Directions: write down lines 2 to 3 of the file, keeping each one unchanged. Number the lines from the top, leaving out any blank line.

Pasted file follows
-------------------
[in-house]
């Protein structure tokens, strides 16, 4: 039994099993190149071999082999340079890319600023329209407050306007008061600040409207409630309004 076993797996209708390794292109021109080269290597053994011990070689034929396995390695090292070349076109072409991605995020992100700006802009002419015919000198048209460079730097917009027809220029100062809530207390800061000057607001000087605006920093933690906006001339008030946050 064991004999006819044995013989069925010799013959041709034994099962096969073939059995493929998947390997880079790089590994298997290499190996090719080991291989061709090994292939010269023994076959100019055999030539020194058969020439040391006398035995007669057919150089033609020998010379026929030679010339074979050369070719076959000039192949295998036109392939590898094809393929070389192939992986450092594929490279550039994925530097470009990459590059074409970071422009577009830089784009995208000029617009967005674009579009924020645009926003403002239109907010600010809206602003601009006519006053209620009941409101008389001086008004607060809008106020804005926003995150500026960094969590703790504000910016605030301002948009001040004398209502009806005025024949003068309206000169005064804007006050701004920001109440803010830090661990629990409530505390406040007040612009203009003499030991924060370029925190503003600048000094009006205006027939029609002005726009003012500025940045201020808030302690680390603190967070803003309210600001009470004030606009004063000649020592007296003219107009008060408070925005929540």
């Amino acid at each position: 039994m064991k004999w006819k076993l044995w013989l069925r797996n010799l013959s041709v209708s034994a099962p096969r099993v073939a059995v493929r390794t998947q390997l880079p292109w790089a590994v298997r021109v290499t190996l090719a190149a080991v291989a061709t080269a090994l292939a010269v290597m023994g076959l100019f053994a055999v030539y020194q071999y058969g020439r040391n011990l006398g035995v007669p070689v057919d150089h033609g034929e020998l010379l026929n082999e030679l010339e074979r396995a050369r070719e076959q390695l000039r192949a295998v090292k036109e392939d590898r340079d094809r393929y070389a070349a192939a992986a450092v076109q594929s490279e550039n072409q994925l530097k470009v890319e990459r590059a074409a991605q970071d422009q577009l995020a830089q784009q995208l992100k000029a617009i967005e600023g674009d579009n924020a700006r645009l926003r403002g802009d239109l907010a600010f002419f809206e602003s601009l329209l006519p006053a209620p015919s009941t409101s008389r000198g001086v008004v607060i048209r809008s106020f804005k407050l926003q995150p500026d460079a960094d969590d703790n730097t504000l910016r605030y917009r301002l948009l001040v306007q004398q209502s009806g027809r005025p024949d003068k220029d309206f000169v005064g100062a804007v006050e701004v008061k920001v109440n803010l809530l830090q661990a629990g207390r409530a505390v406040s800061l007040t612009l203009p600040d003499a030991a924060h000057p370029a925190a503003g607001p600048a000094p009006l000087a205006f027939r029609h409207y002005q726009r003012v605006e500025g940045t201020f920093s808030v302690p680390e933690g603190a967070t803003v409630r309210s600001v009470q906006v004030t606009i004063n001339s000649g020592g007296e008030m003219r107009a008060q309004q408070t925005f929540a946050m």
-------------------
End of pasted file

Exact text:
């Protein structure tokens, strides 16, 4: 039994099993190149071999082999340079890319600023329209407050306007008061600040409207409630309004 076993797996209708390794292109021109080269290597053994011990070689034929396995390695090292070349076109072409991605995020992100700006802009002419015919000198048209460079730097917009027809220029100062809530207390800061000057607001000087605006920093933690906006001339008030946050 064991004999006819044995013989069925010799013959041709034994099962096969073939059995493929998947390997880079790089590994298997290499190996090719080991291989061709090994292939010269023994076959100019055999030539020194058969020439040391006398035995007669057919150089033609020998010379026929030679010339074979050369070719076959000039192949295998036109392939590898094809393929070389192939992986450092594929490279550039994925530097470009990459590059074409970071422009577009830089784009995208000029617009967005674009579009924020645009926003403002239109907010600010809206602003601009006519006053209620009941409101008389001086008004607060809008106020804005926003995150500026960094969590703790504000910016605030301002948009001040004398209502009806005025024949003068309206000169005064804007006050701004920001109440803010830090661990629990409530505390406040007040612009203009003499030991924060370029925190503003600048000094009006205006027939029609002005726009003012500025940045201020808030302690680390603190967070803003309210600001009470004030606009004063000649020592007296003219107009008060408070925005929540």
């Amino acid at each position: 039994m064991k004999w006819k076993l044995w013989l069925r797996n010799l013959s041709v209708s034994a099962p096969r099993v073939a059995v493929r390794t998947q390997l880079p292109w790089a590994v298997r021109v290499t190996l090719a190149a080991v291989a061709t080269a090994l292939a010269v290597m023994g076959l100019f053994a055999v030539y020194q071999y058969g020439r040391n011990l006398g035995v007669p070689v057919d150089h033609g034929e020998l010379l026929n082999e030679l010339e074979r396995a050369r070719e076959q390695l000039r192949a295998v090292k036109e392939d590898r340079d094809r393929y070389a070349a192939a992986a450092v076109q594929s490279e550039n072409q994925l530097k470009v890319e990459r590059a074409a991605q970071d422009q577009l995020a830089q784009q995208l992100k000029a617009i967005e600023g674009d579009n924020a700006r645009l926003r403002g802009d239109l907010a600010f002419f809206e602003s601009l329209l006519p006053a209620p015919s009941t409101s008389r000198g001086v008004v607060i048209r809008s106020f804005k407050l926003q995150p500026d460079a960094d969590d703790n730097t504000l910016r605030y917009r301002l948009l001040v306007q004398q209502s009806g027809r005025p024949d003068k220029d309206f000169v005064g100062a804007v006050e701004v008061k920001v109440n803010l809530l830090q661990a629990g207390r409530a505390v406040s800061l007040t612009l203009p600040d003499a030991a924060h000057p370029a925190a503003g607001p600048a000094p009006l000087a205006f027939r029609h409207y002005q726009r003012v605006e500025g940045t201020f920093s808030v302690p680390e933690g603190a967070t803003v409630r309210s600001v009470q906006v004030t606009i004063n001339s000649g020592g007296e008030m003219r107009a008060q309004q408070t925005f929540a946050m």